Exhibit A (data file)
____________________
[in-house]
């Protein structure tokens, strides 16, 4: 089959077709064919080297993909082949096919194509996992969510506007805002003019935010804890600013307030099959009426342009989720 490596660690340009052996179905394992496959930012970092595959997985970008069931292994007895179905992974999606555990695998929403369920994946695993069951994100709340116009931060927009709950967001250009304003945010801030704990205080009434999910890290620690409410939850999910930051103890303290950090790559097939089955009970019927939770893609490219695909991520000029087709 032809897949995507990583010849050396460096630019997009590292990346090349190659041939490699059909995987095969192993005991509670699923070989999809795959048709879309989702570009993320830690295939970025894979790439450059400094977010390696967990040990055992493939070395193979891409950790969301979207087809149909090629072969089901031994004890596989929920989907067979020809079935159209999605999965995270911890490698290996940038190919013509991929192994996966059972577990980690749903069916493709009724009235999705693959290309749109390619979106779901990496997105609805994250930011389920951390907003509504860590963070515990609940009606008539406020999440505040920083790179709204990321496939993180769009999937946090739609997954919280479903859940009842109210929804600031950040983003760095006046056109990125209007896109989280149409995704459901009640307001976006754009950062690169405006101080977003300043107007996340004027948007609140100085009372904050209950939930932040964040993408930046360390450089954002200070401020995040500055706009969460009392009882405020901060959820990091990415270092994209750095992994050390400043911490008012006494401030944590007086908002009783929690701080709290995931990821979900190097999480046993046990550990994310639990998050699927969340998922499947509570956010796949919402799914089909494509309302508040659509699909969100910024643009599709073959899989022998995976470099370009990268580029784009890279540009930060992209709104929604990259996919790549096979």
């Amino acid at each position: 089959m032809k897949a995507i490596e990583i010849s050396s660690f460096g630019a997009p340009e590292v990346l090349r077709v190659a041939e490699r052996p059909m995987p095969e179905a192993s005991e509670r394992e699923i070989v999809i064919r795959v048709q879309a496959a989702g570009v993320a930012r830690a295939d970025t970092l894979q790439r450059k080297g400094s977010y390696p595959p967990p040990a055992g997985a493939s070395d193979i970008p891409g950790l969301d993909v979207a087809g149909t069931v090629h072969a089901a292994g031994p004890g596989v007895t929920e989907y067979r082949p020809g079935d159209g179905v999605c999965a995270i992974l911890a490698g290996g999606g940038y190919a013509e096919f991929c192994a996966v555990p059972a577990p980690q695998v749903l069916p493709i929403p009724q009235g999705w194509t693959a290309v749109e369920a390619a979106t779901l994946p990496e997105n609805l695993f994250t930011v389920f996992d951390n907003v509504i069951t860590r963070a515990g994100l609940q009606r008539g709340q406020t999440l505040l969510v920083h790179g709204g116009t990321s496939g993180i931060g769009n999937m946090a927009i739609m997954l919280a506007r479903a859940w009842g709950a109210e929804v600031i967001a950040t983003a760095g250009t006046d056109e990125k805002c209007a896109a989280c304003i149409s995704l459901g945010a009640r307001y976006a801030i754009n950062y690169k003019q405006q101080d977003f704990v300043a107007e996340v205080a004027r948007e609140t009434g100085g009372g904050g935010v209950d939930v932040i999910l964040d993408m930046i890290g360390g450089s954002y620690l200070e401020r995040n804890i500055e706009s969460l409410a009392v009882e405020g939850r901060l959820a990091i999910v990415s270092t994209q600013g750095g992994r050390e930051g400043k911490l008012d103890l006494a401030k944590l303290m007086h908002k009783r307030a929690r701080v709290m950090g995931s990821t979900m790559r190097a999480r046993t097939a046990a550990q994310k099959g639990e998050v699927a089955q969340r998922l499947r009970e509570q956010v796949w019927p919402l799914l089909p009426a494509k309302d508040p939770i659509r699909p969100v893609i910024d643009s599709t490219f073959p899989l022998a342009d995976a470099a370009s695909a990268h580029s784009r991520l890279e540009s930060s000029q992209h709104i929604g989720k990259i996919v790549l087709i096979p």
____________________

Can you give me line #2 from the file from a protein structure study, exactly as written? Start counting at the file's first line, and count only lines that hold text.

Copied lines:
């Protein structure tokens, strides 16, 4: 089959077709064919080297993909082949096919194509996992969510506007805002003019935010804890600013307030099959009426342009989720 490596660690340009052996179905394992496959930012970092595959997985970008069931292994007895179905992974999606555990695998929403369920994946695993069951994100709340116009931060927009709950967001250009304003945010801030704990205080009434999910890290620690409410939850999910930051103890303290950090790559097939089955009970019927939770893609490219695909991520000029087709 032809897949995507990583010849050396460096630019997009590292990346090349190659041939490699059909995987095969192993005991509670699923070989999809795959048709879309989702570009993320830690295939970025894979790439450059400094977010390696967990040990055992493939070395193979891409950790969301979207087809149909090629072969089901031994004890596989929920989907067979020809079935159209999605999965995270911890490698290996940038190919013509991929192994996966059972577990980690749903069916493709009724009235999705693959290309749109390619979106779901990496997105609805994250930011389920951390907003509504860590963070515990609940009606008539406020999440505040920083790179709204990321496939993180769009999937946090739609997954919280479903859940009842109210929804600031950040983003760095006046056109990125209007896109989280149409995704459901009640307001976006754009950062690169405006101080977003300043107007996340004027948007609140100085009372904050209950939930932040964040993408930046360390450089954002200070401020995040500055706009969460009392009882405020901060959820990091990415270092994209750095992994050390400043911490008012006494401030944590007086908002009783929690701080709290995931990821979900190097999480046993046990550990994310639990998050699927969340998922499947509570956010796949919402799914089909494509309302508040659509699909969100910024643009599709073959899989022998995976470099370009990268580029784009890279540009930060992209709104929604990259996919790549096979």